1) Periodically re-evaluate your expenses. If you are anything like me your business changes and shifts every 4-6 months and this prompts a necessary re-evaluation of the products and services you are using to run your business. Where can you save money? Where can you invest more money so you can save time? For some people, this may mean canceling out on certain business expenses that they never fully utilize, or, it may mean hiring out and getting help with some tasks on which you normally spend your own time. Both examples are aspects of improved cash flow management even though one (hiring out) involves spending more money. If you can hire out work at less than your hourly or salary rate you're improving your cash flow because you're creating more space to make more money.
2) Hold off on electronics and other purchases for as long as reasonably possible. I'm not suggesting you suffer or get by with significantly less than you need but the prices on electronics and other goods decline over the months. If you need to invest in a new computer or printer or copier you can save money without sacrificing quality if you can wait a few months to purchase.
3) Use credit responsibly. If you have access to lines of credit you can use these to finance business purchases rather than paying cash outright. This, in many cases, can give you 20-30 extra days on your money enabling you to save or invest it for maximum return.
4) Watch out for hidden fees. Yes, there are some "costs" of doing business. However, at least once every 6 months, review what you're paying for services like office cleaning, credit card transactions, long distance calls, liability insurance, etc. Make sure these costs are not rising faster than they should. It's a good idea to keep track of any long-term contracts or commitments to make sure that you're not being charged too much for standing services. Also, watch out for those policies which automatically renew.
5) Get paid more. Another way to manage your cash flow is to charge more for what you do. Institute planned increases in your payment rates over a year or two. Raising your fees as a cash flow strategy only works, though, if your spending remains less than your earnings.
6) Buy in bulk. This applies to physical products/supplies as well as non-physical ones (such as services). You can often realize a significant cost savings on items bought in bulk especially if you were going to buy them anyway.
7) Keep track of your discounts and other rewards. We are inundated with special offers, promotions and discounts. Use these wherever you can. Just recently, I was able to save a few hundred dollars on items I purchased due to in-store specials and mail in rebates. In a sense, my savings was found money!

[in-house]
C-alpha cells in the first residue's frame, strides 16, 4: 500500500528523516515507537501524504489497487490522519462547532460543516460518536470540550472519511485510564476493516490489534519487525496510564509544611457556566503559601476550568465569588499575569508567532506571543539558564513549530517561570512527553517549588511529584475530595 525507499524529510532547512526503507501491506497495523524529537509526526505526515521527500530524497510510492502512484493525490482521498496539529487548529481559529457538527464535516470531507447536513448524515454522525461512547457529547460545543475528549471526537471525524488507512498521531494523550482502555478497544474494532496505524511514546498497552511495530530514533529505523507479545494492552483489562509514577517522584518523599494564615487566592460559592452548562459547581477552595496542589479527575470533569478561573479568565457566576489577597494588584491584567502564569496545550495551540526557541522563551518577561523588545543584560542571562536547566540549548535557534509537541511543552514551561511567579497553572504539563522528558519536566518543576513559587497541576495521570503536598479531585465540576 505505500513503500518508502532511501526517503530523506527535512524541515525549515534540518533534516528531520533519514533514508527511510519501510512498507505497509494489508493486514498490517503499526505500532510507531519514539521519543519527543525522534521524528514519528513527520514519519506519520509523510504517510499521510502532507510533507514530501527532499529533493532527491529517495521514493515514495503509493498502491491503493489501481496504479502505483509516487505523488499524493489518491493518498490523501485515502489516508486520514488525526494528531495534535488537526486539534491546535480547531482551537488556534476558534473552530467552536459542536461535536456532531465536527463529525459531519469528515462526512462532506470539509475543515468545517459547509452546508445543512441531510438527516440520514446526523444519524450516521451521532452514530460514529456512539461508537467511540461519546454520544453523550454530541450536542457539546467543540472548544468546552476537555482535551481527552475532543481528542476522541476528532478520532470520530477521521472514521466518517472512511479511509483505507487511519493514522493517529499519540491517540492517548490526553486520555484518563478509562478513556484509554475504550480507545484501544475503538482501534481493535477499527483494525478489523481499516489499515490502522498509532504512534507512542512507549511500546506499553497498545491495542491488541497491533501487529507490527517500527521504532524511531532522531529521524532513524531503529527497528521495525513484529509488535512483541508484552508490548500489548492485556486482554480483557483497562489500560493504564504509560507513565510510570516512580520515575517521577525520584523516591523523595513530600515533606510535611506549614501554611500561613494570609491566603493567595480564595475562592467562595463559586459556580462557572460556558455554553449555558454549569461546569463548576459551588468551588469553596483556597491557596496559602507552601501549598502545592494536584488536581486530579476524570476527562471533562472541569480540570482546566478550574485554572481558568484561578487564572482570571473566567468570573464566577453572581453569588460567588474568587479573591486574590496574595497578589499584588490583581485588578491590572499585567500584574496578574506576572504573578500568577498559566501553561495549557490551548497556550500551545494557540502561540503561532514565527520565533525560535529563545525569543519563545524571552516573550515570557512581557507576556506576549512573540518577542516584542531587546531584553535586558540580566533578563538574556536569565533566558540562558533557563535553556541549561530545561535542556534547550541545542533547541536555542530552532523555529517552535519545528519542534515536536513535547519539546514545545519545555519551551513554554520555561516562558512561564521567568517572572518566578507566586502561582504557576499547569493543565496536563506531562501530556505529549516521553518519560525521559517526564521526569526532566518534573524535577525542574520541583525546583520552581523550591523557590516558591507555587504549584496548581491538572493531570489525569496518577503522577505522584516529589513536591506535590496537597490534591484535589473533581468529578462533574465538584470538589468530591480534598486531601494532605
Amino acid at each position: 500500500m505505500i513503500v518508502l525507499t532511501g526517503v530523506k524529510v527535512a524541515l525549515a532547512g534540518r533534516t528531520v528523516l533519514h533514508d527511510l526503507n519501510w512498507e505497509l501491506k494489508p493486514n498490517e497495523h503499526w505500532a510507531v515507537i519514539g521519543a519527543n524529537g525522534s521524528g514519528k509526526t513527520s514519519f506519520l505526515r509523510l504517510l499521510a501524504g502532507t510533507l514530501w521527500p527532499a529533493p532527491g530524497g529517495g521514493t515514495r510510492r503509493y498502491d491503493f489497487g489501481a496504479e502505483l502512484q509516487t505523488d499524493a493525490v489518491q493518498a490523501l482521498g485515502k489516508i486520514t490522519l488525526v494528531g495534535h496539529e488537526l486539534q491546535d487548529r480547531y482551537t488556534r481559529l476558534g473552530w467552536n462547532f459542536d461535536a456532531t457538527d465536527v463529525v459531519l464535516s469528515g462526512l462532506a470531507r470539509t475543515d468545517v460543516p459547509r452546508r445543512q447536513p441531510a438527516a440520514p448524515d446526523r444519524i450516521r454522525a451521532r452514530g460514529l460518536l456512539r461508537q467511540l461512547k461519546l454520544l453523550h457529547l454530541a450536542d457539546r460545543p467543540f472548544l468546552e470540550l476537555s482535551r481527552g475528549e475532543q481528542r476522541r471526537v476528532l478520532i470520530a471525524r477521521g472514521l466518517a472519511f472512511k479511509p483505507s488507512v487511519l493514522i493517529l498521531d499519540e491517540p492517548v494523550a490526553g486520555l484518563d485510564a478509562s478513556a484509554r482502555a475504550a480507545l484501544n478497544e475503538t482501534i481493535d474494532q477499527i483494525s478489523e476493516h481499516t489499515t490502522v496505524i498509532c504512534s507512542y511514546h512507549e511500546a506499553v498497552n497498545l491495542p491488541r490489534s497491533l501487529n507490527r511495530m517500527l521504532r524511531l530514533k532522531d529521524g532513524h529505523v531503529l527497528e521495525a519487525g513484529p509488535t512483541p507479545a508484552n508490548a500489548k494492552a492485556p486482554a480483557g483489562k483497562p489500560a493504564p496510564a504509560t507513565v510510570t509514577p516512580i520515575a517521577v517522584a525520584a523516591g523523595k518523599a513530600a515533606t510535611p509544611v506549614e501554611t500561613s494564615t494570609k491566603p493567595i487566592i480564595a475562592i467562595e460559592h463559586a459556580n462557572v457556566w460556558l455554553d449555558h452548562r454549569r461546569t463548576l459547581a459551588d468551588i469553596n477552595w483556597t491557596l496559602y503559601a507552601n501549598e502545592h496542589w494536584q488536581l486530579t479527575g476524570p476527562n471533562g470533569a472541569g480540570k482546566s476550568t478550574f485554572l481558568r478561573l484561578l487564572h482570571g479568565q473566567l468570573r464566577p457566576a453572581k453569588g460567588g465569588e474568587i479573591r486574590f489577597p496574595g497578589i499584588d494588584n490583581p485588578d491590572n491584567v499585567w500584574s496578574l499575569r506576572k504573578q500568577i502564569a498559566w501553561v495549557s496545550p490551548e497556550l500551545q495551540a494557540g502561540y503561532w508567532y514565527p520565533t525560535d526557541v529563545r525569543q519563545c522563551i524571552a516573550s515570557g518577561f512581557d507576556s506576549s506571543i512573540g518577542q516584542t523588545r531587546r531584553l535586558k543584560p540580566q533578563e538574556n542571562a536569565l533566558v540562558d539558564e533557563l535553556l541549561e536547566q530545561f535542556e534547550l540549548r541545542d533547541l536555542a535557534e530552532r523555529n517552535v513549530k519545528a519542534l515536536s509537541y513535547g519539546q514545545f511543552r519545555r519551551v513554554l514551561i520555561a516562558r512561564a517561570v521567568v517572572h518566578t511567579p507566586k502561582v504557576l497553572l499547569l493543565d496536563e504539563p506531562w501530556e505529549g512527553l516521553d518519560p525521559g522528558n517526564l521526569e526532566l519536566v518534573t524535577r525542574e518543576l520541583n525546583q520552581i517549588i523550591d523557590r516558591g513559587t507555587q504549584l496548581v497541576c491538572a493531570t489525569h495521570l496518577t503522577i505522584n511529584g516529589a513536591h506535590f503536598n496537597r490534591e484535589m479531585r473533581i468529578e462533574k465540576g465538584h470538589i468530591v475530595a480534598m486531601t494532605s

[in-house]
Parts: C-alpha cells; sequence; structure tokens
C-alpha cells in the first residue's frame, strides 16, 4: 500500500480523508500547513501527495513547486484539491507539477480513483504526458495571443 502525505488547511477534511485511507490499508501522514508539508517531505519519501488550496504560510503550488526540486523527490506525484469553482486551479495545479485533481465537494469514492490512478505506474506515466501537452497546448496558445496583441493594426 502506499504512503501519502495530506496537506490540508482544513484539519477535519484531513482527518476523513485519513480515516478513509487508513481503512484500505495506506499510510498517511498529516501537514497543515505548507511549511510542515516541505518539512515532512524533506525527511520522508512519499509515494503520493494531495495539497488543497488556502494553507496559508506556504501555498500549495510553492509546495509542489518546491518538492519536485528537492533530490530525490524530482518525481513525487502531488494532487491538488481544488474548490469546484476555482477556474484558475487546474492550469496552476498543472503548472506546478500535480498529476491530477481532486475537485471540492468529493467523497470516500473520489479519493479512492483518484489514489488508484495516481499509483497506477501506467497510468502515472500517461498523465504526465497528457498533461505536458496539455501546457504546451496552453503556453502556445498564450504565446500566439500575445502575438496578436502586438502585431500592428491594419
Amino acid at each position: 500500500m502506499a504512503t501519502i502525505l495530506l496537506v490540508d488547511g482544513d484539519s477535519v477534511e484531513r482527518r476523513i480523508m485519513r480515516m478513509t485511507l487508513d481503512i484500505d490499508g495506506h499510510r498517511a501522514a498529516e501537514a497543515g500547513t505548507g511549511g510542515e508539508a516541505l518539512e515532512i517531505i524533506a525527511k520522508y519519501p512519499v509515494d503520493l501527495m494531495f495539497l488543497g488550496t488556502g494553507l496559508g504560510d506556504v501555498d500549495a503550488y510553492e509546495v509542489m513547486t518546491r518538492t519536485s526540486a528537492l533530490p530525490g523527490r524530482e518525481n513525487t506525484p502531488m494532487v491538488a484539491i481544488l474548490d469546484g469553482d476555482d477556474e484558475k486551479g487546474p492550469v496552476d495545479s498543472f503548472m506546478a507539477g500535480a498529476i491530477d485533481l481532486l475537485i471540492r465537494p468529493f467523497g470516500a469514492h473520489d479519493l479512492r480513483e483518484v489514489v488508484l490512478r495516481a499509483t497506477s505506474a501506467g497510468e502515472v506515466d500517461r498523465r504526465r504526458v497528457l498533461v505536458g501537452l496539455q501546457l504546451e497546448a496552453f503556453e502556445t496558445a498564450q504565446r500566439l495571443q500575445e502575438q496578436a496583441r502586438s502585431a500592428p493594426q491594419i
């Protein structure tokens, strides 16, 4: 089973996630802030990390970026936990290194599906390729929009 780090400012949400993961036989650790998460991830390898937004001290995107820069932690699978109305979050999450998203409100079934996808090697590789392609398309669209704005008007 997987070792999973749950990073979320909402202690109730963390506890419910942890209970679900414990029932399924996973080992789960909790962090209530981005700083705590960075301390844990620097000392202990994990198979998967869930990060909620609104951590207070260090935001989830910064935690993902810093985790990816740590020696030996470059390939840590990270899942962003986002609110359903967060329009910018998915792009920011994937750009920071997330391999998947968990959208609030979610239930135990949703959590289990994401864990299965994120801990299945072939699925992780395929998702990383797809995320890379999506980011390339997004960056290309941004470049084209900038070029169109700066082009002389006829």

8) Give special consideration to your customers who pay early and in full. Customers who routinely pay their bills ahead of time, and who are rewarded for doing so, are more likely to continue this behavior which results in more cash inflow for you. You might, also, offer your customers a discount if they buy in bulk from you. This is a marvelous way to save on the costs of accounts receivable as you generate some fast cash.
9) Invoice before, or soon after, performing a service. Don't wait to send out bills just once every 30 days. This can delay cash inflow for months. If you provide a regular, predictable service, plan to get paid ahead of time. If you must get paid after providing the service plan to send out invoices at least twice per month so you can better manage the inflows and outflows.
10) Invest in the growth of yourself and your business. Spend money to market your business, invest in your own learning and get help as soon as possible. The more you put into your business, in a thoughtful and measured way, the more you will get out of it.
You have a great idea for a new project—a marketing initiative that’s going to reach new audiences, a revamped tagline for a flagging product, or an efficient new way to organize the team's records. You’re probably feeling excited (way to innovate!) and slightly apprehensive (um, how exactly am I going to convince my boss it’s worthwhile?).
7 years, 1 month ago
You pulled an all-nighter on your latest project. You just got over a stomach bug. You’ve got the post-holiday back-to-work blues. For whatever reason, you’re not at your best, and of all places you could be, you’re at the office.
7 years, 3 months ago